For the first time, a federated Australian Research Cloud is here. Cloud computing is scalable, convenient, accessible and collaborative. The National Research Cloud removes the burden of operating your own server infrastructure and is a place where you can easily access your research applications and data online.
- Do you need more compute power than your desktop can provide?
- Do you have trouble providing remote access to your research data?
- Do you use multiple applications to conduct your research?
- Do you have trouble sharing information and collaborating with your peers?
- Does your research group need to run web-based information systems, databases, analysis tools or other online services?
The National Research Cloud is funded by the Commonwealth Government of Australia and sustained by participating universities and the State government.
Cloud resources will be accessible to researchers at a low cost or on the basis of merit.
Right now there are multiple cloud nodes up and running and available for research use, with a total of over 8000 processing cores available. More nodes will come online later this year.
The Australian Research Cloud now has over 17,000 processing cores available across five nodes, including 3,000 cores in the South Australian node which is managed by eResearch SA. By the end of 2014 the Cloud is expected to have 30,000 cores across eight nodes.
Anyone with an Australian Access Federation (AAF) account, which includes any researcher at an Australian university, can try out the cloud with a small resource allocation, and request a larger allocation. So far over 50 research groups in South Australia have been granted allocations totalling over 2000 cores.
Many researchers are using the cloud to provide computing resources for simulations and data analysis in a variety of research areas including genomics, evolutionary biology, chemistry, chemical engineering, mechanical engineering, theoretical and experimental high-energy physics, applied mathematics and medical research.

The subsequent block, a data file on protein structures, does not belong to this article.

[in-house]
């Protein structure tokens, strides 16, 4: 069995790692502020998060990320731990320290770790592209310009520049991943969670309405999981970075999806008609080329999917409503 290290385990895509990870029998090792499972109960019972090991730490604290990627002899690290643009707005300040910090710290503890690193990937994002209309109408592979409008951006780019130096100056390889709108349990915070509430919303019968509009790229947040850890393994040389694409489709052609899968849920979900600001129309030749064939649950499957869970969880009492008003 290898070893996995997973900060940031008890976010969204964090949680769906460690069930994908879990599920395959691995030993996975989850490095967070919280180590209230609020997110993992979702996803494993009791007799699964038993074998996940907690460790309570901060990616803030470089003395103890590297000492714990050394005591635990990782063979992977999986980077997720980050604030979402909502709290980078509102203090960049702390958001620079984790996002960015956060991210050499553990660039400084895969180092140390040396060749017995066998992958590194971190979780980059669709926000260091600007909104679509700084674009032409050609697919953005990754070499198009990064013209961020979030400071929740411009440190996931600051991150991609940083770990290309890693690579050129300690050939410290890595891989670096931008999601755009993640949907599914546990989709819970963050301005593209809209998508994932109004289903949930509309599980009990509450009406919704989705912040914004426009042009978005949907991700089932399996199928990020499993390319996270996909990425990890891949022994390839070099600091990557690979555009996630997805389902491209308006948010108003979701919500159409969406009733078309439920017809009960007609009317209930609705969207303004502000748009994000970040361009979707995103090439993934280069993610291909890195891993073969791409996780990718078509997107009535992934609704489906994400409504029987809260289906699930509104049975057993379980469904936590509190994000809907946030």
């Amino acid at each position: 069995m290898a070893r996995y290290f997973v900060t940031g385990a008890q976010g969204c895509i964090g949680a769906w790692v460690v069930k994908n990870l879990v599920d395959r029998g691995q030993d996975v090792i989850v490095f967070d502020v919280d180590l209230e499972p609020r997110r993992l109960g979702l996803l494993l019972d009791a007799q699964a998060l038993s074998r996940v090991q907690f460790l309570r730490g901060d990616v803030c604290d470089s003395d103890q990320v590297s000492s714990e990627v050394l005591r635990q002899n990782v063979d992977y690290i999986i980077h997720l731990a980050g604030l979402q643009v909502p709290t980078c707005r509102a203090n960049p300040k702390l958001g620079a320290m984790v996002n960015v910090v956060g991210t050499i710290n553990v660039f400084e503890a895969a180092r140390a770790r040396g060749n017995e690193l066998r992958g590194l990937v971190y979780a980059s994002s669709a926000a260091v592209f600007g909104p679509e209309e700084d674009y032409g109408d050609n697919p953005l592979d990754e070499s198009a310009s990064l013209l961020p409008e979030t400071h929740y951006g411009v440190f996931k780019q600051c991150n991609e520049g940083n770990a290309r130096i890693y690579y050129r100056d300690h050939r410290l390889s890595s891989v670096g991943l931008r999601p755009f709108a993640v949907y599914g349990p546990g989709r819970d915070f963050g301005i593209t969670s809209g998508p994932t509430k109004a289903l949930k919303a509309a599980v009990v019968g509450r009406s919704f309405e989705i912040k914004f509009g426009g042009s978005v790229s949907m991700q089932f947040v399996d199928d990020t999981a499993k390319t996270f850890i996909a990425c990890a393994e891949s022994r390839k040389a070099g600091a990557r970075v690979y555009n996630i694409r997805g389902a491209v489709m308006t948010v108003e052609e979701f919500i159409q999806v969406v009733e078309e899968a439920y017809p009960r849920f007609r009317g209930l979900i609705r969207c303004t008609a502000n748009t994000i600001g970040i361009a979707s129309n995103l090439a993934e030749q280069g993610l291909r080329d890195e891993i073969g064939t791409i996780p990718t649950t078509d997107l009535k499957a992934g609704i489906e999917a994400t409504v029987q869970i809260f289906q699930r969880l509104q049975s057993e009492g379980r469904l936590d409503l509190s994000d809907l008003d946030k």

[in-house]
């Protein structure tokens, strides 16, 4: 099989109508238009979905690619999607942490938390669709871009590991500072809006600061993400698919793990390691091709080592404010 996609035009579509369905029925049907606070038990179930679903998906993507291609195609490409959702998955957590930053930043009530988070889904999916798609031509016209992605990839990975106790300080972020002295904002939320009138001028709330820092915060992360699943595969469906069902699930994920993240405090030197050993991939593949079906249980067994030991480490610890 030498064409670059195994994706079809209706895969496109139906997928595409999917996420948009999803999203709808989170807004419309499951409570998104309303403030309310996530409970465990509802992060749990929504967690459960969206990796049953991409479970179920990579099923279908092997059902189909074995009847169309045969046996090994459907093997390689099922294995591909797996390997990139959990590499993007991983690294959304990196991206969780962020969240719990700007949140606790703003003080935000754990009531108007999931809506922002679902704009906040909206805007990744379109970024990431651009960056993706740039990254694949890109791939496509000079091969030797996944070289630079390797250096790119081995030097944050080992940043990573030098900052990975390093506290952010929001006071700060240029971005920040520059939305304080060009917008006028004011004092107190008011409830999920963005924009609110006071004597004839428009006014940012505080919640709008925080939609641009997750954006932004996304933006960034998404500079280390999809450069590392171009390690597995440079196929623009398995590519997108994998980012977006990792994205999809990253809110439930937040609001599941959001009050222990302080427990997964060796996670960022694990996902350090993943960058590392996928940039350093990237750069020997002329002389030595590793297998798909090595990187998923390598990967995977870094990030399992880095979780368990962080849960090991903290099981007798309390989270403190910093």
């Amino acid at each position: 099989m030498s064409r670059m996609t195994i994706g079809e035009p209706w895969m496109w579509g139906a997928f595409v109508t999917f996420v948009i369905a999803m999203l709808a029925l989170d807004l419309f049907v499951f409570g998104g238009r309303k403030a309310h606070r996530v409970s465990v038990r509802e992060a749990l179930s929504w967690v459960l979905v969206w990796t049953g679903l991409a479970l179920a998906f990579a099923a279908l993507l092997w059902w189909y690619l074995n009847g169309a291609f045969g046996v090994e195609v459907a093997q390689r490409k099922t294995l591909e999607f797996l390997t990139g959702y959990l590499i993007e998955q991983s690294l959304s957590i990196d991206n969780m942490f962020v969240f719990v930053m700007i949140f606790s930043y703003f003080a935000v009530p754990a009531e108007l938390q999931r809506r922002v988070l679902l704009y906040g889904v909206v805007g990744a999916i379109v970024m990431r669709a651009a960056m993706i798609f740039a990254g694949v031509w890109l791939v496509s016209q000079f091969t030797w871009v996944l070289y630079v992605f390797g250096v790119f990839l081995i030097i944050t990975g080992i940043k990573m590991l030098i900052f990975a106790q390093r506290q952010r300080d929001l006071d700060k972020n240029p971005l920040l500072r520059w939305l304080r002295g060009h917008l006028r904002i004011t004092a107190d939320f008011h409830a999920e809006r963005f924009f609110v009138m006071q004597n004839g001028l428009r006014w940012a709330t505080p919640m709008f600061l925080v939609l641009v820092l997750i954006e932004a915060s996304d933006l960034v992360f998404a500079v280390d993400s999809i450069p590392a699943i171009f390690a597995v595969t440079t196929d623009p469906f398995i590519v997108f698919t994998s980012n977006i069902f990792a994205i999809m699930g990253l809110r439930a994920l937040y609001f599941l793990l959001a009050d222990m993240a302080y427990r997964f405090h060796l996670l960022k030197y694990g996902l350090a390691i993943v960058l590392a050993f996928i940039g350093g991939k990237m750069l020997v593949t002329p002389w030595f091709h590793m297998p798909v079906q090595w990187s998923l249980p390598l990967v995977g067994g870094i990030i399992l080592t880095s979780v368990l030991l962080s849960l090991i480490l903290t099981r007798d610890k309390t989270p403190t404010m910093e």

Some groups are making use of small virtual machines (VMs) with a few processing cores, others are taking advantage of the largest VM size with 16 cores and 64GB of memory, while several groups have set up a private cluster in the cloud using eRSA’s implementation of the StarCluster software on the Australian Research Cloud.
The Cloud is also being used for hosting databases and web applications. Researchers at the South Australian Health and Medical Research Institute (SAHMRI) are using the cloud to host a database on the immune system and research groups at SAHMRI and the Centre for Cancer Biology are using it as a platform to develop and host other bioinformatics databases and web applications. Flinders University made use of the cloud to temporarily host their web site during a major university-wide network upgrade.
To discuss how you can use the Nectar Cloud, talk to your local IT services or eResearch office, or email eRSA at email@example.com.